Under retail leasing legislation in NSW, your landlord cannot reasonably withhold consent for the assignment of a retail lease unless: 

  • the proposed tenant wants to change the permitted use of the shop; 
  • the proposed tenant has inferior financial resources or skills to the current tenant; and
  • the current tenant has not followed the correct procedures, for example, obtaining consent for the assignment. 

The above are situations where your landlord may be able to withhold consent to an assignment of your retail lease. However, if you have met all the relevant requirements of your lease and the retail legislation in your state then your landlord cannot reasonably withhold consent for you to assign your lease. If you are unsure of these requirements, speak to a lawyer that has knowledge of the relevant retail legislation in your state. 

4. Subletting the Premises 

Subletting is when you transfer part of your interest in the property to a third party. Whether you can or cannot sublease your premises depends on what your lease agreement authorises. Your lease agreement will often require you to get written consent from your landlord before you can do so. 

Businesses sublet their premises because they have excess space to share with another tenant or when they have moved their business somewhere else but still need to abide by obligations under their lease. The party entering into the sublease is known as a sub-tenant. You may sublease all or just part of your property to the subtenant. Usually, the subtenant will pay you rent under the sublease agreement. As the original tenant in the lease, you will assume all responsibility on behalf of your subtenant for damage or loss that may occur. It is important you have a sublease in place to govern this relationship. It is also crucial to understand that a sublease does not release you from your obligations under your lease with the landlord.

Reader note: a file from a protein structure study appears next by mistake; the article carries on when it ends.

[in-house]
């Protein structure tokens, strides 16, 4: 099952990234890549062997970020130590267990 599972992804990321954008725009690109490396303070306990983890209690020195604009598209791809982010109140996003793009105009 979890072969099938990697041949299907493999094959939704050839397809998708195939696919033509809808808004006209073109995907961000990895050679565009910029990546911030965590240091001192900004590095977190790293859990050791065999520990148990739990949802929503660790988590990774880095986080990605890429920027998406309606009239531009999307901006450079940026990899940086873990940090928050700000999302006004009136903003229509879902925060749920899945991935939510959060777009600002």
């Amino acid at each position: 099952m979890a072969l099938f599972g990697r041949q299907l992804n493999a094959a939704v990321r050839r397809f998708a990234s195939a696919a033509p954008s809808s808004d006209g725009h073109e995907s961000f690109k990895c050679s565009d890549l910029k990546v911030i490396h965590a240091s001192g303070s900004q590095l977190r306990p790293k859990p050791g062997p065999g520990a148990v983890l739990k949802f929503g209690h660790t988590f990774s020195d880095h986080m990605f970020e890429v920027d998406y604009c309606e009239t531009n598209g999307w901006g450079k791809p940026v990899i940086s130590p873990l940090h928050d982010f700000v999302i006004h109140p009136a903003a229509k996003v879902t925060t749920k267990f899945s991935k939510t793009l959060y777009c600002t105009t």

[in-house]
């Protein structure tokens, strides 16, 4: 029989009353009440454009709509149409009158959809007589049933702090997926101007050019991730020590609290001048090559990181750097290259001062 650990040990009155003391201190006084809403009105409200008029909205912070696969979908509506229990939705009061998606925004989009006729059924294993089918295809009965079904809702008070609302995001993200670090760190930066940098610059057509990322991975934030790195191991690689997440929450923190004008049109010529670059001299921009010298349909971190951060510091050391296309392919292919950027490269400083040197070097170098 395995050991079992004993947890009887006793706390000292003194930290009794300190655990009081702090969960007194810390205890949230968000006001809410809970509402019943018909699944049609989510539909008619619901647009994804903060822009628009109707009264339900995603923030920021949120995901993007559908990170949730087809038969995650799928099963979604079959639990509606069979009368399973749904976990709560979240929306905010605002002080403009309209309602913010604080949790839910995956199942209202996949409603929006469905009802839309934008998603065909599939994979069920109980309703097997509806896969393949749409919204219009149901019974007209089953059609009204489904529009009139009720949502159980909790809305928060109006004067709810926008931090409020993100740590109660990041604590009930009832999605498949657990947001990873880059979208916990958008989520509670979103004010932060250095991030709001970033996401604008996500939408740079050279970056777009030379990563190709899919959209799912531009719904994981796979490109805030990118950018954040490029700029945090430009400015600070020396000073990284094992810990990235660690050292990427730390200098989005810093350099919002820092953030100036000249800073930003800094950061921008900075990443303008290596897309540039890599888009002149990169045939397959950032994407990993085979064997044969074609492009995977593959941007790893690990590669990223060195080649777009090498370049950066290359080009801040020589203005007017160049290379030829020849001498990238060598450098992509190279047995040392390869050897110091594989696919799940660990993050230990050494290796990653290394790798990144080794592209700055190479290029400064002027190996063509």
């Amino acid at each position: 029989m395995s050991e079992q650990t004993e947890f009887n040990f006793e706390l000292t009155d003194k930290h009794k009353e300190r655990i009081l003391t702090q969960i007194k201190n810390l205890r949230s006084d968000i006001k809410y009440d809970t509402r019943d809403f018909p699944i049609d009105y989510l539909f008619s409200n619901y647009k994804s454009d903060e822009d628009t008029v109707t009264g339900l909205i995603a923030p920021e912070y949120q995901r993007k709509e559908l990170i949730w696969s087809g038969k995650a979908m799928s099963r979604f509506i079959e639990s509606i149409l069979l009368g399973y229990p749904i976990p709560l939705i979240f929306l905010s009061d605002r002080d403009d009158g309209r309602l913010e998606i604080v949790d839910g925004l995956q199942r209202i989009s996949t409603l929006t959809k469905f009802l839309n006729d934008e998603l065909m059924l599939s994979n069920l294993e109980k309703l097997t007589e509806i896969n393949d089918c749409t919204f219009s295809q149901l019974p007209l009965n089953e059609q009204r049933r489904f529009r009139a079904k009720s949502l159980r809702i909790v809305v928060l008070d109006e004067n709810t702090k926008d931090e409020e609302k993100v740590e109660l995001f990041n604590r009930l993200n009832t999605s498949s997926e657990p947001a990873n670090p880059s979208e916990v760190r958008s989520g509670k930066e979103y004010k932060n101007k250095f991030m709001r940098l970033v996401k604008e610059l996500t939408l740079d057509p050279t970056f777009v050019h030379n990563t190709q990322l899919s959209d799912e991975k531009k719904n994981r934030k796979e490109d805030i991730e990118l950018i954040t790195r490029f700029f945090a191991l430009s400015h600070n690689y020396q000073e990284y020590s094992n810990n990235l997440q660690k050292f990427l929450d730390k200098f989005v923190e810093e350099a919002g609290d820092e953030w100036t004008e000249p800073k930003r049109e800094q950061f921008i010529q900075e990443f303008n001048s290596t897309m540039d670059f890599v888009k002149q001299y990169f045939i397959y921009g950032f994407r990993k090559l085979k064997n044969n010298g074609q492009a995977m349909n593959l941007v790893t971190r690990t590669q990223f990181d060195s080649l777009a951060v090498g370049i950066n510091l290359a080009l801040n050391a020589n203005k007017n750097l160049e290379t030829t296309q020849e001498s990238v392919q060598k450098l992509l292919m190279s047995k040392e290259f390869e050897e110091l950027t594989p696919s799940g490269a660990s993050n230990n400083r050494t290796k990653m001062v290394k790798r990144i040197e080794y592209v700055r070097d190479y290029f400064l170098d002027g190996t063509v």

Key Takeaways 

If you wish to terminate your retail lease early, you must have your lease reviewed to determine how you can exit your lease early. Often exiting your lease early will involve some form of negotiations with your landlord to seek permission to do so. If you have any questions about exiting a commercial lease early, contact LegalVision’s leasing lawyers on 1300 544 755 or fill out the form on this page.

Frequently Asked Questions

How can I exit my lease early?

Not all lease agreements are the same, so it is important to ensure you seek advice from a leasing lawyer to determine if you have a clause in your lease that may permit early termination. However, commonly you may be able to exit the lease by mutual agreement, using the early termination clause, assigning the lease to another tenant or subletting the premises.

Is a lease legally binding?

The lease agreement you have signed is a legally binding contract, and this means it is not as simple as walking away from the lease and returning the keys to the landlord.